Oklahoma Highway Patrol troopers are exempt from the state employee ban on texting while they drive. That will soon change, and it won’t be popular with the state’s 800-plus troopers, OHP Chief Kerry Pettingill told the Norman Rotary Club this week.

“If I’m going to stand up and tell you don’t text and drive, I have to set the example,” Col. Pettingill said. “It’s not going to be popular.”

It won’t be popular with the motoring public, either. Telling someone they can’t do something that they have done for several years is tough but needed, Col. Pettingill said.

Troopers have enough distractions. Onboard computers, radar, radios and other equipment are calling for their attention. A car going at highway speeds will travel more than 100 yards in the time it takes a driver to glance down at a screen and type a character or two. Much can happen in that distance, Pettingill said.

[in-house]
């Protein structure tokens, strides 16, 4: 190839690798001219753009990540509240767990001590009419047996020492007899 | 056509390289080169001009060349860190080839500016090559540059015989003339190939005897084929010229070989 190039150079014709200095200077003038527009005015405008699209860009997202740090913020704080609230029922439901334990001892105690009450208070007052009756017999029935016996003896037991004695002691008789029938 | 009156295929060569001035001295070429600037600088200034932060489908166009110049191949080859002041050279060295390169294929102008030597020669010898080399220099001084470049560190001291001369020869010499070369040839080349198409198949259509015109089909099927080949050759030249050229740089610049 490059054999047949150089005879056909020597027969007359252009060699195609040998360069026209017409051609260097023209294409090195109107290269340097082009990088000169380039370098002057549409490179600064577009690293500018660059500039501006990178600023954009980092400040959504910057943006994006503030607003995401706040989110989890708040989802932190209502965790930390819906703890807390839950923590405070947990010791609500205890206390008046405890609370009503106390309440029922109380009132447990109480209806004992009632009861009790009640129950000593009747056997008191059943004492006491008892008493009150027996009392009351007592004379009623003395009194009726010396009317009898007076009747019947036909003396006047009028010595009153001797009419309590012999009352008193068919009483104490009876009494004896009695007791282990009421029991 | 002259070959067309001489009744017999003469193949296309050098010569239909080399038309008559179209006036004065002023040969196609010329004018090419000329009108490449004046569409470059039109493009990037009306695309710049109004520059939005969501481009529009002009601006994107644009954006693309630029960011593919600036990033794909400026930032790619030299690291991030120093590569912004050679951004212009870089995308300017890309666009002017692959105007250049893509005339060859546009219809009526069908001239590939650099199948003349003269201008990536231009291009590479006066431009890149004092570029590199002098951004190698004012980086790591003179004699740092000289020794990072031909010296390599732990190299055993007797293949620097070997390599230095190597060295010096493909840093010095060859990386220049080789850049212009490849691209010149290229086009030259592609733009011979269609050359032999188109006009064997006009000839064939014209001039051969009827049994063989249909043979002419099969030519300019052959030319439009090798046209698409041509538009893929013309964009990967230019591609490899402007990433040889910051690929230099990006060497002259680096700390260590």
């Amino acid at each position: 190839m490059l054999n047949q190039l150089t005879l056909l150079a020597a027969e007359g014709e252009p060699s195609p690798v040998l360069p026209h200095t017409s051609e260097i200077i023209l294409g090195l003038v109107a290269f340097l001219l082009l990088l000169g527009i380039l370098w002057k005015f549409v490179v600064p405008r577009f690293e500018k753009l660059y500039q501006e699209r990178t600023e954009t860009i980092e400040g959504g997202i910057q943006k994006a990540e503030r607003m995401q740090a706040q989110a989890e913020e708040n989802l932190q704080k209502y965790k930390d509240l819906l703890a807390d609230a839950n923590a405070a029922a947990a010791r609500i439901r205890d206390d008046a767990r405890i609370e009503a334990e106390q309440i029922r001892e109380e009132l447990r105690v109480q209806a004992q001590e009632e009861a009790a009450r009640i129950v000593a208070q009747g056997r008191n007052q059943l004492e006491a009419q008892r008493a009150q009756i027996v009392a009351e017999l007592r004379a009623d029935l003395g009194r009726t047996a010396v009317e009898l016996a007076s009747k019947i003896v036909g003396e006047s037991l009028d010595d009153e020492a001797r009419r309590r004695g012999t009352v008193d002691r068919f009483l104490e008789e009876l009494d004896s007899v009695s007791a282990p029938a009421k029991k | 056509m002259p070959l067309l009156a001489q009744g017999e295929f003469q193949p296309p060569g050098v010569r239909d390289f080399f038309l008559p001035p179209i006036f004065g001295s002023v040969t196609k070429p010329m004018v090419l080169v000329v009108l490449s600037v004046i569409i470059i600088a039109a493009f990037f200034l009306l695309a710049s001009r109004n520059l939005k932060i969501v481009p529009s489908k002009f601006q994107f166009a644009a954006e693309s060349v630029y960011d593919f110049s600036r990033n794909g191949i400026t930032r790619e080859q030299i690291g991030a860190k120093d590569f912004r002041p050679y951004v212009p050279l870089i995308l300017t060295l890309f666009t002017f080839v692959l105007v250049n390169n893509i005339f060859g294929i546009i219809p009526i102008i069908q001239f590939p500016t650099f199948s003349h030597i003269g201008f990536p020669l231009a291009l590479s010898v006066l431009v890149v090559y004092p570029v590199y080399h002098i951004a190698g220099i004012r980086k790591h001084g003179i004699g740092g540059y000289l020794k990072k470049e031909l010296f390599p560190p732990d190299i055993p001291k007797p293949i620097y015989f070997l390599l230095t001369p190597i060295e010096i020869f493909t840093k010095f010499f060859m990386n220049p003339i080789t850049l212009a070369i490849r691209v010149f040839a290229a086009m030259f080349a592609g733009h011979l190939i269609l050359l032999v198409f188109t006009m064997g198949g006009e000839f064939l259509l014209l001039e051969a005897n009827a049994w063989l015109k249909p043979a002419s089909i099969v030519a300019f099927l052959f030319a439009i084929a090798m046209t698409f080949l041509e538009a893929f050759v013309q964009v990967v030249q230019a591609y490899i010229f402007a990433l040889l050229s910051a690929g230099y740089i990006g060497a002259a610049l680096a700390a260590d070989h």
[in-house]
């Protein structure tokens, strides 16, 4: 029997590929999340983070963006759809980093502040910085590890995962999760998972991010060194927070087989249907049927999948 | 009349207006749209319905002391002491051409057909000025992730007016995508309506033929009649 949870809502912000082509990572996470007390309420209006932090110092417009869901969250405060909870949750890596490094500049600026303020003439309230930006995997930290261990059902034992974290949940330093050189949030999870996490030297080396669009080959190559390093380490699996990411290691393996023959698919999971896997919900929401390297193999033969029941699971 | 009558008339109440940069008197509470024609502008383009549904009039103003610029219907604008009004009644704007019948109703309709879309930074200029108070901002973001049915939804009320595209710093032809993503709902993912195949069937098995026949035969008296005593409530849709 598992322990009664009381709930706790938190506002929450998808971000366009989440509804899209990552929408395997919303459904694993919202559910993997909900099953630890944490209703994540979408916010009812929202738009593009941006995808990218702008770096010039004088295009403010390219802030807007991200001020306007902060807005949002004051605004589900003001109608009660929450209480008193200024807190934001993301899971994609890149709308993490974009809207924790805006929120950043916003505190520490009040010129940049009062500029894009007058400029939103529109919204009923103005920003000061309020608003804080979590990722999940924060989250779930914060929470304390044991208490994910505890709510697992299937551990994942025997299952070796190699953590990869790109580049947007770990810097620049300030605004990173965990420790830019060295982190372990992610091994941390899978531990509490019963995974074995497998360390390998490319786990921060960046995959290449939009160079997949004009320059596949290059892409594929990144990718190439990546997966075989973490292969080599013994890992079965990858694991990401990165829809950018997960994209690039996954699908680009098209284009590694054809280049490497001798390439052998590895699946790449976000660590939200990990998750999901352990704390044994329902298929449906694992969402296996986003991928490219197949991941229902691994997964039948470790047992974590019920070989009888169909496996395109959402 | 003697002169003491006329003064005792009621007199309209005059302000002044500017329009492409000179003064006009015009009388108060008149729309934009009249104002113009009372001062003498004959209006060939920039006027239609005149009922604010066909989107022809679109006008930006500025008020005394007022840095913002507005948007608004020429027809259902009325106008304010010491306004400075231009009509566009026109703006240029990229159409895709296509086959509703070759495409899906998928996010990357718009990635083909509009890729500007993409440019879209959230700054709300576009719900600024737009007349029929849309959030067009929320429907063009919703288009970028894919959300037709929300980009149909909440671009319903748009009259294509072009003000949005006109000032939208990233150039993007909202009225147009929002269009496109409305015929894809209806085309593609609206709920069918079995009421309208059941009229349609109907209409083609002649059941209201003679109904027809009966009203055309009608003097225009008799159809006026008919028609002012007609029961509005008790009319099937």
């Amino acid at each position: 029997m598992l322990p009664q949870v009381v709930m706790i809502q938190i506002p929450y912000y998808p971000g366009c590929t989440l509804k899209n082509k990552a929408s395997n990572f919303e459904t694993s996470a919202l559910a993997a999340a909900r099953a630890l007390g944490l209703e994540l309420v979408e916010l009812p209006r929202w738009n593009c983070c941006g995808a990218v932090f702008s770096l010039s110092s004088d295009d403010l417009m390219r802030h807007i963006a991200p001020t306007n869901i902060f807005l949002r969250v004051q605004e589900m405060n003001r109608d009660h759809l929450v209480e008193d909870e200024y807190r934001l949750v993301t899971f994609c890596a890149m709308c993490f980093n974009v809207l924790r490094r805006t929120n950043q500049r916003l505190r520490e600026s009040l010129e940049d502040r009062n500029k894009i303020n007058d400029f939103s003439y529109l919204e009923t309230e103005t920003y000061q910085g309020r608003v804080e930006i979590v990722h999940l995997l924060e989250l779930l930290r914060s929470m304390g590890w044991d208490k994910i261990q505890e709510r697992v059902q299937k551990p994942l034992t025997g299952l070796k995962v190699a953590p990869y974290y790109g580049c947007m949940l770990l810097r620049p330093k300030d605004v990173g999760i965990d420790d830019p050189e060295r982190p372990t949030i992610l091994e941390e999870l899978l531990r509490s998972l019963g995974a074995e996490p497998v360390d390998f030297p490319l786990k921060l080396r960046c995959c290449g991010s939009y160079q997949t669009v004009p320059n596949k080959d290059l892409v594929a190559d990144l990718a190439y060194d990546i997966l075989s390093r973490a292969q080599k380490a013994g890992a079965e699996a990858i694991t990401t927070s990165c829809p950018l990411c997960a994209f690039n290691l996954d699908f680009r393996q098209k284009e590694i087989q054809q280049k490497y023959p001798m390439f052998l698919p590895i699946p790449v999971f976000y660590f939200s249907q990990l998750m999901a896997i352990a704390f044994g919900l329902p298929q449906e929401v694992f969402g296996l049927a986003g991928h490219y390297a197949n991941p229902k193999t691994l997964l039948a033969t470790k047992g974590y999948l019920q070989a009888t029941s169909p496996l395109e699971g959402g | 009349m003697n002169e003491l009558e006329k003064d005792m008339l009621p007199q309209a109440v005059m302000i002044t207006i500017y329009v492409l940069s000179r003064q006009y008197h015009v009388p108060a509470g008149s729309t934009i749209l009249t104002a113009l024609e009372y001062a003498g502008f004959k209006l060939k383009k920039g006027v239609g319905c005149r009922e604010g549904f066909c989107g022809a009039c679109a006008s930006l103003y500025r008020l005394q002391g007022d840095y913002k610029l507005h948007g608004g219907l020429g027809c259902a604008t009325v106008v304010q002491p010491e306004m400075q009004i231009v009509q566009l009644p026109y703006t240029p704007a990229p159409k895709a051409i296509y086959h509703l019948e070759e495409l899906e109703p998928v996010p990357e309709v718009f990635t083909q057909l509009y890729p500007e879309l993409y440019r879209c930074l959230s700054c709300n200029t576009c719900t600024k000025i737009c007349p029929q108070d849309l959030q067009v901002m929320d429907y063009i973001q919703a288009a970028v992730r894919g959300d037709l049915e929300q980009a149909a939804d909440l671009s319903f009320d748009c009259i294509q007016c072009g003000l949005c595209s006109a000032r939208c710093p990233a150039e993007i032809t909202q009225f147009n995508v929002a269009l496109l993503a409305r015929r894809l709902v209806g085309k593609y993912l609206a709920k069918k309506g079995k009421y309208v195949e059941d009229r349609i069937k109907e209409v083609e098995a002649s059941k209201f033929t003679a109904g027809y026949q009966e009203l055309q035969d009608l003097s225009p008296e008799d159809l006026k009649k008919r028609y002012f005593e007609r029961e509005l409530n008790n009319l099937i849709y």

A national ban may be coming as some states are hesitant to change their laws. The National Transportation Safety Board this month called for a nationwide ban on driving and texting.

Insurance carriers, major employers and most government workers are banned from the practice. It’s only a matter of time before a national ban is considered.

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